• Urine testing to look for signs of infection or other causes

  • A stress test in which you cough as hard as possible with a full bladder

  • Techniques that measure pressure in the bladder and urine flow

  • Ultrasound, a test that uses soundwaves to create a picture of your bladder and the other body parts that help control urination

  • Cystoscopy, during which the inside of the bladder is examined with a small tube that has a camera and light on the end

  • Cystogram, which is an x-ray of the bladder

Treating incontinence

Incontinence is often treatable. The best treatments for you depend on the causes, the type, how long it has occurred, and severity. You may need more than one treatment at a time. Options include:

  • Bladder training:

    • Learning to delay urination after you get the urge to go

    • Scheduling toilet trips, called timed voiding

    • Fluid and diet management

    • Biofeedback, which is using devices to help you improve control over the muscles that hold in urine

  • Physical therapy:

    • Kegel exercises, which strengthen muscles used to hold in urine

    • Electrical stimulation

  • Medicines, such as oxybutynin (Ditropan, Ditropan XL) and tolterodine (Detrol, Detrol LA), or the antidepressants imipramine (Tofranil) and duloxetine (Cymbalta)

  • Medical devices:

    • A urethral insert, which is a plug inserted into the urethra

    • A pessary, which is a stiff ring placed in a woman’s vagina to help support bladder muscles

  • Injections of collagen into the neck of the bladder to reduce leaking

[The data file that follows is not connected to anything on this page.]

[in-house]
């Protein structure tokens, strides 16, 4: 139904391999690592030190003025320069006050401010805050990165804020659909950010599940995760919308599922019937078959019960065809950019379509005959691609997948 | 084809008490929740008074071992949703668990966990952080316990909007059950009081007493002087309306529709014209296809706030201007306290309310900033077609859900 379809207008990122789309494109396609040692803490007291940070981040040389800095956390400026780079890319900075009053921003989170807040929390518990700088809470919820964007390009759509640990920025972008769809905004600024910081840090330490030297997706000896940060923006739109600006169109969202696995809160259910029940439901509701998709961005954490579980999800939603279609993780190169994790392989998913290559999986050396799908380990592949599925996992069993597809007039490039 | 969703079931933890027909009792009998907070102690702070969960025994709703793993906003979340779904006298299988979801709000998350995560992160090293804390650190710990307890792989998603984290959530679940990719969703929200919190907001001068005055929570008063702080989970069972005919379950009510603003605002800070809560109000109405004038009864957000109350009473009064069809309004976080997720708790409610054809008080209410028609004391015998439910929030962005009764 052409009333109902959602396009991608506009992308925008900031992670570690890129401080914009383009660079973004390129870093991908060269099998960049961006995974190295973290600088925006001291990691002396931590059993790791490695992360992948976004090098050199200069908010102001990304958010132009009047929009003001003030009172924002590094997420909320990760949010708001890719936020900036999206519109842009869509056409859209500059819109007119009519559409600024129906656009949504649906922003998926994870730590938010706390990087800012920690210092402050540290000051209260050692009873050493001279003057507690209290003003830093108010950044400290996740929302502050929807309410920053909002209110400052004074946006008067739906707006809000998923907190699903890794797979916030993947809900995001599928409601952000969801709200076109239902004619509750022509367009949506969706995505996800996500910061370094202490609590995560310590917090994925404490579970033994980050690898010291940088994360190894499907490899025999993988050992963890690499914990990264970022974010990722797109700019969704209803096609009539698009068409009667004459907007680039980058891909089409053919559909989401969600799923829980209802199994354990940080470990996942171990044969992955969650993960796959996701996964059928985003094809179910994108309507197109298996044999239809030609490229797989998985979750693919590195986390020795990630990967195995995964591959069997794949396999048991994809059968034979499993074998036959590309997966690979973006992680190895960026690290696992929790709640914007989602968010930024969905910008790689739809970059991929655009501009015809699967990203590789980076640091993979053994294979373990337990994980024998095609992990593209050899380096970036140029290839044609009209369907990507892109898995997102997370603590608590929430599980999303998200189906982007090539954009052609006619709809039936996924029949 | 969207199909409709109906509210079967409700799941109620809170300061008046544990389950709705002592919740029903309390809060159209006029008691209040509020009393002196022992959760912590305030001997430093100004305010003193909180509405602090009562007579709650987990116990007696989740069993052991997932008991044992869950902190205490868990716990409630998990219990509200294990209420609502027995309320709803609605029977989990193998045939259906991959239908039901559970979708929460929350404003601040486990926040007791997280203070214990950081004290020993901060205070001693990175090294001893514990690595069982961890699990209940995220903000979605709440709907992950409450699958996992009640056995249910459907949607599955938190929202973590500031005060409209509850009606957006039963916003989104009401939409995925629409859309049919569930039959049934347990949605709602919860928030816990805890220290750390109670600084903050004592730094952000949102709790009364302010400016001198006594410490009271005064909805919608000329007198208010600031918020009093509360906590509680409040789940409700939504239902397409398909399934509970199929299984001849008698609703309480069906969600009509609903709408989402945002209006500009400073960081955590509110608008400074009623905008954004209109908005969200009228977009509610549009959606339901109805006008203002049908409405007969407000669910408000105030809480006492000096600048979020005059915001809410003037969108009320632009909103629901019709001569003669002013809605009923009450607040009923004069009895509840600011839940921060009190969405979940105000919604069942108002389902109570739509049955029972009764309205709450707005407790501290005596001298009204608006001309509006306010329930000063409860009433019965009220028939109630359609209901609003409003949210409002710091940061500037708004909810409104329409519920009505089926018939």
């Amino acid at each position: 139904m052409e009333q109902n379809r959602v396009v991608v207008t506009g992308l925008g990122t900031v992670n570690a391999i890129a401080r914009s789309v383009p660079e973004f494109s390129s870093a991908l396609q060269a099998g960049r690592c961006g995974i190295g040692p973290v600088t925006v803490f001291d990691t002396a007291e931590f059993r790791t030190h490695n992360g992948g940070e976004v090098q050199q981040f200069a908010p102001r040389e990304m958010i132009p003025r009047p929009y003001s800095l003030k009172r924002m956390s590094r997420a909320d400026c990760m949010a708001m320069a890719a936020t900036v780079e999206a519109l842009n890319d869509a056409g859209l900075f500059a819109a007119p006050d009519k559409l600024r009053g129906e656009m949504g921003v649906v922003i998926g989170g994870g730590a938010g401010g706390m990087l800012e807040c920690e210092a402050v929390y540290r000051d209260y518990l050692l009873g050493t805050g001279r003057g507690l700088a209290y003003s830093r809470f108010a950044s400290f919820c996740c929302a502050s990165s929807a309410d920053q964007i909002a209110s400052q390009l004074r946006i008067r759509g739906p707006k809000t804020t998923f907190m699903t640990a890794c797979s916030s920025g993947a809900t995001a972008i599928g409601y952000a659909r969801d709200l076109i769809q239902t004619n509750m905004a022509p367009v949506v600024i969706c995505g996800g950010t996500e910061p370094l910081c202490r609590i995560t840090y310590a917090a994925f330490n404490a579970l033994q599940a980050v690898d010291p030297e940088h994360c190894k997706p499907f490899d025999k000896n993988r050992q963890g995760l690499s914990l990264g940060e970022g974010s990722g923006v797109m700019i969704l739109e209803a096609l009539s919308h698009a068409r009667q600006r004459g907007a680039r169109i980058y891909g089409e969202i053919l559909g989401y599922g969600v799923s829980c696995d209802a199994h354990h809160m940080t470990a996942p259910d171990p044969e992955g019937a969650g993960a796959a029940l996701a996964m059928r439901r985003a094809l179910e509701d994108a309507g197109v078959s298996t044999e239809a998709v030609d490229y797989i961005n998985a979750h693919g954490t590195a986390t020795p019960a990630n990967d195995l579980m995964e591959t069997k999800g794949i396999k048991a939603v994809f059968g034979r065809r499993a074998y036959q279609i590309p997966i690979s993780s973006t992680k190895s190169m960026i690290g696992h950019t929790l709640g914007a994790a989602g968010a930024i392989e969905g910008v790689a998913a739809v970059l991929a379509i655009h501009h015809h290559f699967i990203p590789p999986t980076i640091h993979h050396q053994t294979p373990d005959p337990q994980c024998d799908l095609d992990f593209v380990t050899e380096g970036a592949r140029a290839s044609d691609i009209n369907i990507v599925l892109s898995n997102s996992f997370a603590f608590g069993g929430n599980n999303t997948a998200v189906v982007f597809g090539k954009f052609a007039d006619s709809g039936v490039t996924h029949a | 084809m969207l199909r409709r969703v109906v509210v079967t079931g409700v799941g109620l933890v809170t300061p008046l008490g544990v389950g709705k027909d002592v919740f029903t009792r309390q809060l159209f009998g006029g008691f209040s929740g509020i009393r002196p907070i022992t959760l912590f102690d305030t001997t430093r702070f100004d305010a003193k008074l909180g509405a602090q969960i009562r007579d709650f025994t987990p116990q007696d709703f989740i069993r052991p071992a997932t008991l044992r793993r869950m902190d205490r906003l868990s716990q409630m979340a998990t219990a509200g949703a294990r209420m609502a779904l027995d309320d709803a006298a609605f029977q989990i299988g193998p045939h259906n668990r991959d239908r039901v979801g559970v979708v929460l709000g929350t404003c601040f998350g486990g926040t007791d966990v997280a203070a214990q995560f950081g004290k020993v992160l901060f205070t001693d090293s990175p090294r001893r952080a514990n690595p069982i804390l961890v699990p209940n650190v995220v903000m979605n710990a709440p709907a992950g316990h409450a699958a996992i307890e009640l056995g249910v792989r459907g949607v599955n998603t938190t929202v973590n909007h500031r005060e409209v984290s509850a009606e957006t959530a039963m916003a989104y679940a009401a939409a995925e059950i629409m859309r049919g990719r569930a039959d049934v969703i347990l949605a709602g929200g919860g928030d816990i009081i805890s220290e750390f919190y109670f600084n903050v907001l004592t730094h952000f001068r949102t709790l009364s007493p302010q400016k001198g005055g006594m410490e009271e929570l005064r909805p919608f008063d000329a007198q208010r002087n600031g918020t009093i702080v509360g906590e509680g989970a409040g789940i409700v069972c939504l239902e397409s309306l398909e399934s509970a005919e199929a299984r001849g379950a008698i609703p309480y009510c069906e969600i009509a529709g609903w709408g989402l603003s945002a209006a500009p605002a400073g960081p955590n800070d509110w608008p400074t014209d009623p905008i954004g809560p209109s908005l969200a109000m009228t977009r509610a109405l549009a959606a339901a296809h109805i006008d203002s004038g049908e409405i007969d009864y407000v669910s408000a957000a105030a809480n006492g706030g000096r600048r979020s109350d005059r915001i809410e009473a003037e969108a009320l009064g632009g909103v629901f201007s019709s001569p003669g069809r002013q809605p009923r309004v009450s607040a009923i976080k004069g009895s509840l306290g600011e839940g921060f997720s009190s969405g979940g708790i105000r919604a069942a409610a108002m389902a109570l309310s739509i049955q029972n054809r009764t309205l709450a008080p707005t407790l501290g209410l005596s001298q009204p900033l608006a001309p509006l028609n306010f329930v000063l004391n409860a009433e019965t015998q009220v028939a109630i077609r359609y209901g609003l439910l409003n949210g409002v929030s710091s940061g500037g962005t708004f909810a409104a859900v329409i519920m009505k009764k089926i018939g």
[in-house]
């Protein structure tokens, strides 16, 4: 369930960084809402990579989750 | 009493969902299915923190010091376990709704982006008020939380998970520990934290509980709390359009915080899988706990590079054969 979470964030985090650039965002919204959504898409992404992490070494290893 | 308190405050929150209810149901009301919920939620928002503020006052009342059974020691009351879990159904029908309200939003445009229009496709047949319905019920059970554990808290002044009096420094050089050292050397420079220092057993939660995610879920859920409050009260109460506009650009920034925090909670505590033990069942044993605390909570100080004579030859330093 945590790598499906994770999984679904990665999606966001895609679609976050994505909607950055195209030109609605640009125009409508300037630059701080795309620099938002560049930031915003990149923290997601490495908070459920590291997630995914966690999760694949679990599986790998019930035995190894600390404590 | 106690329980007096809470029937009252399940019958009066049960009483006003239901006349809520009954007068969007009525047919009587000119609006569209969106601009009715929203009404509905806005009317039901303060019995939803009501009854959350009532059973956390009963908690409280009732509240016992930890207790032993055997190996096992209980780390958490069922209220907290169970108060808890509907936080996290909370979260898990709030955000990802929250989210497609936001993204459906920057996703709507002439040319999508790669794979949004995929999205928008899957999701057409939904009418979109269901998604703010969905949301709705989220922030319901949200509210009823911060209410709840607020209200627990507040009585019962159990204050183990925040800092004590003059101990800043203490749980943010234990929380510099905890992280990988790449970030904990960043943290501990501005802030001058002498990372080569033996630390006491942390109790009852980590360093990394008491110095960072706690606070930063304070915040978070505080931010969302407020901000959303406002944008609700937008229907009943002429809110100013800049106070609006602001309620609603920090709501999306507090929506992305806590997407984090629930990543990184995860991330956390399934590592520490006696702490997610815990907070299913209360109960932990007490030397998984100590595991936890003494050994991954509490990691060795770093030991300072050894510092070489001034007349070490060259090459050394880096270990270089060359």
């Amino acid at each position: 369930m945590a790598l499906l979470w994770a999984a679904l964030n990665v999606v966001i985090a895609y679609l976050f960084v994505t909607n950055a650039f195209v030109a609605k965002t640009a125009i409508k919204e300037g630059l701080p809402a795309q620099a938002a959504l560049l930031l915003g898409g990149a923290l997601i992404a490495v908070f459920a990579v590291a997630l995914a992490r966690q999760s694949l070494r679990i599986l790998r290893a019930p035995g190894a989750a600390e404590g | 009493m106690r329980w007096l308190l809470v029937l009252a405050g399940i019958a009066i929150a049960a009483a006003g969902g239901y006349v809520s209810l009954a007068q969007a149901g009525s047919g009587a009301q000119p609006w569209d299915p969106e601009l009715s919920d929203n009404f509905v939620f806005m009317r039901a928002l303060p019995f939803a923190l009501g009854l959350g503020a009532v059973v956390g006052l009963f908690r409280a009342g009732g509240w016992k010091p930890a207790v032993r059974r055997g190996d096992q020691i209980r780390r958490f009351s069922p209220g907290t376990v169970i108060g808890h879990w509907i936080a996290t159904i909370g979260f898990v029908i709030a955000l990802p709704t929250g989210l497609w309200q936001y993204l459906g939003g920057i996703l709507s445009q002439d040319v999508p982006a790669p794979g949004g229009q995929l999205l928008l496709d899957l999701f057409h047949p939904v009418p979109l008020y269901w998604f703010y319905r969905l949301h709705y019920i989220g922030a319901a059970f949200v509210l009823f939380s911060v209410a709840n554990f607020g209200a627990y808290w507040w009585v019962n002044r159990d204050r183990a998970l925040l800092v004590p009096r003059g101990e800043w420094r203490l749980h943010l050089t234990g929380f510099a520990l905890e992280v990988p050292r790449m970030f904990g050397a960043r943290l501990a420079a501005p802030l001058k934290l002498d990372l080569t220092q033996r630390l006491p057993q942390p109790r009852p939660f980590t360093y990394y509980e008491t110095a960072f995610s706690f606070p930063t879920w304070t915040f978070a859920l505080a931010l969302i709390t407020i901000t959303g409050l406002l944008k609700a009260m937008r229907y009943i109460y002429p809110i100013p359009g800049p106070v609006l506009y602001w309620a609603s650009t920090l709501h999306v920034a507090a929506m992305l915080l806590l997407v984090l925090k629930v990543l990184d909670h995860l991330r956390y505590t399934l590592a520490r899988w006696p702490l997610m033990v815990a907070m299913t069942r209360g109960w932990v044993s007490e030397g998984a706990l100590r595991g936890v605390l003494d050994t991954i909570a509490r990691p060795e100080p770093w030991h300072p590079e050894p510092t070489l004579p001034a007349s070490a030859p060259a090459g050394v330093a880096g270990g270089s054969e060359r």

• Applying the hormone estrogen to the urethra or vaginal tissue for women

  • Surgery to insert an artificial urinary sphincter or to create a “sling” around the neck of the bladder and urethra to keep it closed

  • Catheterization, in which a tube is inserted through the urethra and into the bladder to drain urine

  • Botulinum toxin type A (Botox, Dysport) injections to relax the bladder muscle

Managing incontinence

If you have incontinence, try these methods and tips to manage it:

  • Limit the amount of fluids you drink, particularly coffee and alcohol.

  • Urinate before bedtime and before strenuous activity.

  • Wear an absorbent pad inside your underwear. You can buy pads at your local grocery store or drugstore.

  • Practice Kegel exercises. To perform these exercises, tighten or clench the muscles you use to stop the flow of urine. During this exercise, keep the muscles in your abdomen, buttocks, and thighs relaxed.

  • Lose extra weight, which can place pressure on the bladder and supporting muscles.

  • Stick to a schedule for relieving your bladder.

  • Avoid foods that can irritate the bladder, including dairy products, citrus fruits, sugar, chocolate, soda, tea, and vinegars.

  • Quit smoking. Nicotine can irritate the bladder and cause excessive coughing.

  • Get support. This is a common problem. Don’t be embarrassed to talk with your health care team or a support group.

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More Information

MedlinePlus: Urinary Incontinence